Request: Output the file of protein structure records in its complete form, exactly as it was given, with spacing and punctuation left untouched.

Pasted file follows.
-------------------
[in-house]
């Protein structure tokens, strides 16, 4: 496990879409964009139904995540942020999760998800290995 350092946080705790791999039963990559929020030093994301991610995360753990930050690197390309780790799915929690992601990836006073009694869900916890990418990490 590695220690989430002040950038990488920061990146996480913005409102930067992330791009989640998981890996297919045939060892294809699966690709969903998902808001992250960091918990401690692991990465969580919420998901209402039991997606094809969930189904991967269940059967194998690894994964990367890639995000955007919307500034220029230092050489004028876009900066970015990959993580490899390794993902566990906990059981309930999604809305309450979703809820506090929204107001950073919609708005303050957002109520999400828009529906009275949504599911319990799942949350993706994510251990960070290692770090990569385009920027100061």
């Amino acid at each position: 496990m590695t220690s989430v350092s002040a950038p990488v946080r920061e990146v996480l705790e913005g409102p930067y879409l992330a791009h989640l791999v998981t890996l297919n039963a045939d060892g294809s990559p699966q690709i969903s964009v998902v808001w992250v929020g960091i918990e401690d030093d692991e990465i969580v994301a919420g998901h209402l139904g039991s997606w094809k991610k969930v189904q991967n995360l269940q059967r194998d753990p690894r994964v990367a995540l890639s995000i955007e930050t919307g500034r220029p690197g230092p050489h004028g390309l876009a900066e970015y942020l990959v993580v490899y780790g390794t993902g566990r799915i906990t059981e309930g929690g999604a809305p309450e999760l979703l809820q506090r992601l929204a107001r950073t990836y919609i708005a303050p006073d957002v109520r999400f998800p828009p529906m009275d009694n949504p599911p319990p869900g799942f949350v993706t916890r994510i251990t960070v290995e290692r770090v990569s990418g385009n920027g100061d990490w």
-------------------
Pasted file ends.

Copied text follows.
[in-house]
């Protein structure tokens, strides 16, 4: 496990879409964009139904995540942020999760998800290995 350092946080705790791999039963990559929020030093994301991610995360753990930050690197390309780790799915929690992601990836006073009694869900916890990418990490 590695220690989430002040950038990488920061990146996480913005409102930067992330791009989640998981890996297919045939060892294809699966690709969903998902808001992250960091918990401690692991990465969580919420998901209402039991997606094809969930189904991967269940059967194998690894994964990367890639995000955007919307500034220029230092050489004028876009900066970015990959993580490899390794993902566990906990059981309930999604809305309450979703809820506090929204107001950073919609708005303050957002109520999400828009529906009275949504599911319990799942949350993706994510251990960070290692770090990569385009920027100061």
């Amino acid at each position: 496990m590695t220690s989430v350092s002040a950038p990488v946080r920061e990146v996480l705790e913005g409102p930067y879409l992330a791009h989640l791999v998981t890996l297919n039963a045939d060892g294809s990559p699966q690709i969903s964009v998902v808001w992250v929020g960091i918990e401690d030093d692991e990465i969580v994301a919420g998901h209402l139904g039991s997606w094809k991610k969930v189904q991967n995360l269940q059967r194998d753990p690894r994964v990367a995540l890639s995000i955007e930050t919307g500034r220029p690197g230092p050489h004028g390309l876009a900066e970015y942020l990959v993580v490899y780790g390794t993902g566990r799915i906990t059981e309930g929690g999604a809305p309450e999760l979703l809820q506090r992601l929204a107001r950073t990836y919609i708005a303050p006073d957002v109520r999400f998800p828009p529906m009275d009694n949504p599911p319990p869900g799942f949350v993706t916890r994510i251990t960070v290995e290692r770090v990569s990418g385009n920027g100061d990490w």